Portal:Atlas

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The Atlas Portal

Political and physical world map from the end of 2005

An atlas is a collection of maps, traditionally bound into book form, but now found in multimedia formats. As well as geographic features and political boundaries, many often feature geopolitical, social, religious and economic statistics.

The first book that could be called an atlas was constructed from the calculations of Claudius Ptolemy, a Greek geographer working in Alexandria circa A.D. 150. The first edition was published in Bologna in 1477 and was illustrated with a set of 27 maps, though scholars say that it is not known whether the printed maps were engraved versions of original maps made by Ptolemy, or whether they were constructed by medieval Greek scholars from Ptolemy's text.

Atlas of Greek mythology

The origin of the term atlas is a common source of misconception, perhaps because two different mythical figures named 'Atlas' are associated with mapmaking. King Atlas, a mythical King of Mauretania, was, according to legend, a wise philosopher, mathematician and astronomer who supposedly made the first celestial globe. However, the more widely known Atlas is a figure from Greek mythology.

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Featured map

Boston, Massachusetts
Credit: Sir Thomas Hyde Page
A period map of Boston, Massachusetts from the beginning of the American Revolution depicting the most rebellious city from the standpoint of British tactical interests.

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Screenshot of NASA World Wind

A virtual globe is a 3D software model or representation of the Earth or another world. A virtual globe provides the user with the ability to freely move around in the virtual environment by changing the viewing angle and position. Compared to a conventional globe, virtual globes have the additional capability of representing many different views on the surface of the Earth. These views may be of geographical features, man-made features such as roads and buildings or abstract representations of demographic quantities such as population. The first widely publicized virtual globe was Google Earth.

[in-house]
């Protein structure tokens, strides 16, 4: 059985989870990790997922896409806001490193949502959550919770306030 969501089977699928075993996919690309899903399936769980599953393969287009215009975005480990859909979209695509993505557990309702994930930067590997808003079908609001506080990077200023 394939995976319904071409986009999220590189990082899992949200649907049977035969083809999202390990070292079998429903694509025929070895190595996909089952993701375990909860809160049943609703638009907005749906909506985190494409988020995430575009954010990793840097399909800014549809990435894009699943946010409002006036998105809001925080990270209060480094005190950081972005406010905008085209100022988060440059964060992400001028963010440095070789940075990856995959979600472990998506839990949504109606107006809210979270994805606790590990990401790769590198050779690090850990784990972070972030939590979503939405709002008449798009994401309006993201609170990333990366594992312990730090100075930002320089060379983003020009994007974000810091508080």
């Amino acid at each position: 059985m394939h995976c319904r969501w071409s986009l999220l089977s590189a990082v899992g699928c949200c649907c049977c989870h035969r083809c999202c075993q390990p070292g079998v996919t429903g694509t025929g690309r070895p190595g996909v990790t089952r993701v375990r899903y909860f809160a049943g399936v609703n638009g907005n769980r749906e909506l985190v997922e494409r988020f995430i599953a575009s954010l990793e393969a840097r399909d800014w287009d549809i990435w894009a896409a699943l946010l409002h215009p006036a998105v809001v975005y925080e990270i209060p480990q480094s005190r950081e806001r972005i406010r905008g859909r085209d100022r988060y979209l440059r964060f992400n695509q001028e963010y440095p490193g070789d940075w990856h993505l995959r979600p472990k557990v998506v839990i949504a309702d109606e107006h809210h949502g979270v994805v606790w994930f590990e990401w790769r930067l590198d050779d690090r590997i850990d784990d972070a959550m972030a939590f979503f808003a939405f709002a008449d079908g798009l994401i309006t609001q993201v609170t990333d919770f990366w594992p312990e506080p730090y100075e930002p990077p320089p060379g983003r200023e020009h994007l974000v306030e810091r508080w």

Virtual globes may be used for study or navigation (by connecting to a GPS device) and their design varies considerably according to their purpose. Those wishing to portray a visually accurate representation of the Earth often use satellite image servers and are capable not only of rotation but also zooming and sometimes horizon tilting.

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Selected biography

Nicolaas Witsen's Map of Tartary

Nicolaes Witsen (8 May 1641 - 10 August 1717) was a Dutch diplomat, cartographer, writer and thirteenth mayor of Amsterdam between 1682-1706. He was a representative to the States-General, administrator of the VOC and extraordinary-ambassador extraordinaris to the English court. Witsen was an authority on shipbuilding and his books on the subject are important sources on Dutch shipbuilding in the 17th century.

Nicolaes Witsen was the son of Cornelis Jan Witsen, mayor of Amsterdam, head bailiff and administrator of the Dutch West India Company. Witsen published the first map of Siberia, and in 1692 a treatise titled "Noord en Oost Tartaryen", describing Siberia and the surrounding areas.

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Your map of Africa is really quite nice. But my map of Africa lies in Europe. Here is Russia, and here... is France, and we're in the middle — that's my map of Africa.

Otto von Bismarck, 1888

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